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By Nick Wakeman

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Nick Wakeman

Go it alone or share the costs; that's the question

I sparked more of a debate than I expected with my blog earlier this week, about sharing the cost for manning and operating major military systems, such as aircraft carriers.

One person drew a parallel to Pearl Harbor, saying that the Japanese attacked because they saw us cutting defense, and thought they could win.

But he was quickly rebuffed by Bill, who said the Japanese attacked because they thought they could cripple the U.S. fleet in a single strike. “Sharing resources not only doesn’t cripple the fleet, it preserves it,” he said.

But many of the comments represented various sides of the debate that is central to my question, and such was eloquently described by CJ of Washington, D.C., the first commenter on the blog:

“Should the U.S. retain our position as the dominant international force at all costs or is it worth the savings in time, money, resources, and potential lives to let other countries shoulder more of the burden? This is where we are divided.”

I can’t tell which side of the debate CJ would down on, but at least I think he or she would be open to the discussion.

Some of the others, I’m not so sure about. A current Marine wrote, “I want my Marines to fix our vehicles, and I want Marine and Naval Aviators to be able give me close air support from the flight deck of a carrier. That cannot happen when it is lost in the Pacific Ocean because it's manned by a French or Italian crew.”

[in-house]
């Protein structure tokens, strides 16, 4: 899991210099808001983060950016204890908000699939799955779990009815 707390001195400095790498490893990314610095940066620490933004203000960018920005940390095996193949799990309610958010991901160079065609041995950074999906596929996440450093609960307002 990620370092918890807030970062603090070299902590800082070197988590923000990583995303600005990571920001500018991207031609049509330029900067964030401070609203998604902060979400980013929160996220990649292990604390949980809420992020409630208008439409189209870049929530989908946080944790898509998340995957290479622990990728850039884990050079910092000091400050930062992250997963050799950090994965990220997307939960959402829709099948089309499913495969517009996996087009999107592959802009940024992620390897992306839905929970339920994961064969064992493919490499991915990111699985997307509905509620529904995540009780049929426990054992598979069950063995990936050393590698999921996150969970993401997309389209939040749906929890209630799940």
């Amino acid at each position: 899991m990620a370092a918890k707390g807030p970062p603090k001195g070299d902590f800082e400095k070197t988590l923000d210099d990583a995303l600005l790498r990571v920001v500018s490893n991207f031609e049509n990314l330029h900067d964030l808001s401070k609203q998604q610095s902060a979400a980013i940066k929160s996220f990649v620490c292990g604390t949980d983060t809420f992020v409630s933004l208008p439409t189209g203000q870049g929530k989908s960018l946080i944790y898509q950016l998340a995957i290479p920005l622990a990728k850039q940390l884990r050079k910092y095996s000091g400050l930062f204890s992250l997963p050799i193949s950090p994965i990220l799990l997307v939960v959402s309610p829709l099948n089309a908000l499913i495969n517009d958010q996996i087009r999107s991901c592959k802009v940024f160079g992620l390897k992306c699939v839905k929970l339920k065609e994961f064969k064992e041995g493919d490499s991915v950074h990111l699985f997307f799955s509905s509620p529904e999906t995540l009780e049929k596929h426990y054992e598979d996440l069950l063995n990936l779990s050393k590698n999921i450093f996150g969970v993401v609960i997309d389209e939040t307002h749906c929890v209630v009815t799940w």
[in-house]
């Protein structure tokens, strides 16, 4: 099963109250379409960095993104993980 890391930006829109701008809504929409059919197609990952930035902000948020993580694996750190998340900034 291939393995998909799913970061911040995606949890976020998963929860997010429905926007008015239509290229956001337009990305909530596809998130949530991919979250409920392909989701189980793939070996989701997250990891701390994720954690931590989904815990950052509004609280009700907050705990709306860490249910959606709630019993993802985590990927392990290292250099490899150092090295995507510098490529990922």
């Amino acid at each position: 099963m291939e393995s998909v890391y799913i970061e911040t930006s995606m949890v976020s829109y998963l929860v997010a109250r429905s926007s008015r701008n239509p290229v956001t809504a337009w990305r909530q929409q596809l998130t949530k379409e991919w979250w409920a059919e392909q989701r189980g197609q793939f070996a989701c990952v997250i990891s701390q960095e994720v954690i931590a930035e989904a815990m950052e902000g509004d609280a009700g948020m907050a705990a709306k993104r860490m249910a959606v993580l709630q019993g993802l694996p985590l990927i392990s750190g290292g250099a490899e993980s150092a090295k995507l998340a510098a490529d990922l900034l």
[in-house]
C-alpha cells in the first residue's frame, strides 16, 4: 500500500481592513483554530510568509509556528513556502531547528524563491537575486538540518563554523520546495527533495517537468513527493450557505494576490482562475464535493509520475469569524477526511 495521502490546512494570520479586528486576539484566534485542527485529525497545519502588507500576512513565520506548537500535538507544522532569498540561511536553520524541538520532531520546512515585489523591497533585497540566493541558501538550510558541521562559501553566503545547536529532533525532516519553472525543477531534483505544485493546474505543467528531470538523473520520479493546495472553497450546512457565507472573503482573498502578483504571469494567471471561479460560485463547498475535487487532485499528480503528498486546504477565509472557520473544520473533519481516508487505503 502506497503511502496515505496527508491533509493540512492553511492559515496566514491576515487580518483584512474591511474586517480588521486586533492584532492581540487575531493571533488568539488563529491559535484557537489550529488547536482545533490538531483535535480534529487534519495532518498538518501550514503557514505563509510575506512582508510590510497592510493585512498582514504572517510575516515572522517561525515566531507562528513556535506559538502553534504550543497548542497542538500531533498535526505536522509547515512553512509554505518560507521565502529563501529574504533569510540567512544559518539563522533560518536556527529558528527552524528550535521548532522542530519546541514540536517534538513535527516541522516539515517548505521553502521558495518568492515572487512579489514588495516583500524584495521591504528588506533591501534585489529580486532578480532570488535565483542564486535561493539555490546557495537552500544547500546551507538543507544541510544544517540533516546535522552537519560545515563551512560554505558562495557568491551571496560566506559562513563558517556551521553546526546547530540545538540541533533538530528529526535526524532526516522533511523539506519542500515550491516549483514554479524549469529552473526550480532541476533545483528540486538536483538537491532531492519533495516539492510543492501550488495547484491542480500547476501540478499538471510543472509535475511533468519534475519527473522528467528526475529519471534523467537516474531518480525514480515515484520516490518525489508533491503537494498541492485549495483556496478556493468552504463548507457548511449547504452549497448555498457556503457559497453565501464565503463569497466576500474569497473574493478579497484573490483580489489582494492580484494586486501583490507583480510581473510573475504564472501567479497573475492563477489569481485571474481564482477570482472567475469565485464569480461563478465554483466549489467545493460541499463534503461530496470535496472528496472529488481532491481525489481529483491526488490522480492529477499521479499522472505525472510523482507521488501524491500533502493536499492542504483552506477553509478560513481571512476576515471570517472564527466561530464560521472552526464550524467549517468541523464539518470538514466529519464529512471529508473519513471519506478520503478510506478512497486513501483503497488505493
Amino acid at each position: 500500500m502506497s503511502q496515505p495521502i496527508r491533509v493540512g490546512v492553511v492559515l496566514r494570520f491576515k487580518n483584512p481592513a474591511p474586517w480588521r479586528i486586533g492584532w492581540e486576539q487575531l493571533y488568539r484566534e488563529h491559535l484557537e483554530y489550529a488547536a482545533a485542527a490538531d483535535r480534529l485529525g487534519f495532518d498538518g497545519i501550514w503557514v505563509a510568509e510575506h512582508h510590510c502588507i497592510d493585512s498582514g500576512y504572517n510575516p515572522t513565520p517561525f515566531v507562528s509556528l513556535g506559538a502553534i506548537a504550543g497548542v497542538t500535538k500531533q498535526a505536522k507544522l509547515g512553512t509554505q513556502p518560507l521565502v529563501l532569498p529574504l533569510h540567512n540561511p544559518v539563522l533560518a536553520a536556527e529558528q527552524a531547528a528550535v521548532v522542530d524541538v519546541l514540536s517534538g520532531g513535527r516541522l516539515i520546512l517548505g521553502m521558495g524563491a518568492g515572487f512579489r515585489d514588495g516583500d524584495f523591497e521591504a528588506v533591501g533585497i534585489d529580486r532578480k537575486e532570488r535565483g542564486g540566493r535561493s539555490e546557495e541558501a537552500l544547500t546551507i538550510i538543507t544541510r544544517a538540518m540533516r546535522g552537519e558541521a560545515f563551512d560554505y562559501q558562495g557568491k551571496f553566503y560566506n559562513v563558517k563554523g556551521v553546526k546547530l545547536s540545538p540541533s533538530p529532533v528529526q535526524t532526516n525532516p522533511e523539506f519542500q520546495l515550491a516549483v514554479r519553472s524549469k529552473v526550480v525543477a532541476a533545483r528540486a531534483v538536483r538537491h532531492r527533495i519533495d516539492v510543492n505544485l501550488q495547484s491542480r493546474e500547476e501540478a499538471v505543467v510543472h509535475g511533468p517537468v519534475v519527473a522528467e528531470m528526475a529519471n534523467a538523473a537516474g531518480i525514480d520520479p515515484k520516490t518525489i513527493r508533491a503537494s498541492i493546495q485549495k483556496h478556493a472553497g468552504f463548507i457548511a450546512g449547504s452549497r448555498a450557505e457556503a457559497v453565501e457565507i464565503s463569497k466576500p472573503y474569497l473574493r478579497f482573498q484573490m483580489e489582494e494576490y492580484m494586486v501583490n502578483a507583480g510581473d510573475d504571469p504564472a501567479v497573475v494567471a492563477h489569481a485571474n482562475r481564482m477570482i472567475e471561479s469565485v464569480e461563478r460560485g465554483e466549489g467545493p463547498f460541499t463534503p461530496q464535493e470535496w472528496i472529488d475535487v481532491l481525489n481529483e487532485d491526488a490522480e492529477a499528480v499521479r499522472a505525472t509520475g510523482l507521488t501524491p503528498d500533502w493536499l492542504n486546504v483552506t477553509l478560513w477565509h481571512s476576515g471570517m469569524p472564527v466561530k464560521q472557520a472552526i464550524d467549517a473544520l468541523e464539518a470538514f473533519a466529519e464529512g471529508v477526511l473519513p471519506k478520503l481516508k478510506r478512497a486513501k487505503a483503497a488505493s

The dig against the French and Italians aside, the Marine strongly represents the dominant force at all costs argument.

Other commenters also focused on what I’ll call cultural and process issues.

Flag and general officers, and the senior civilian officials, need to focus on redefining budget needs and requirements, but a good portion of their day is mandated to “reviewing and approval [of] travel, conference participation, IT systems and software ….or genuflecting on the latest crisis outside of national defense,” a commenter wrote.

Another commenter suggested attacking redundancies in the DOD and the services: “Pretty much all the back office and supply functions can and should be common-serviced. And why does each service have their own IT and telco empires? This doesn't even address all the things where DOD has a mirror image of other offices and agencies doing the same thing for the civilian agencies, (i.e., Defense Printing Service and GPO, as a minor example.)”

It’s a great discussion, I think. Too bad there isn’t more of it going on between the White House and Congress. How we cut defense spending will have a significant strategic impact whether or not the cuts are done with a strategy in mind.

Posted by Nick Wakeman on Jan 25, 2013 at 9:50 AM

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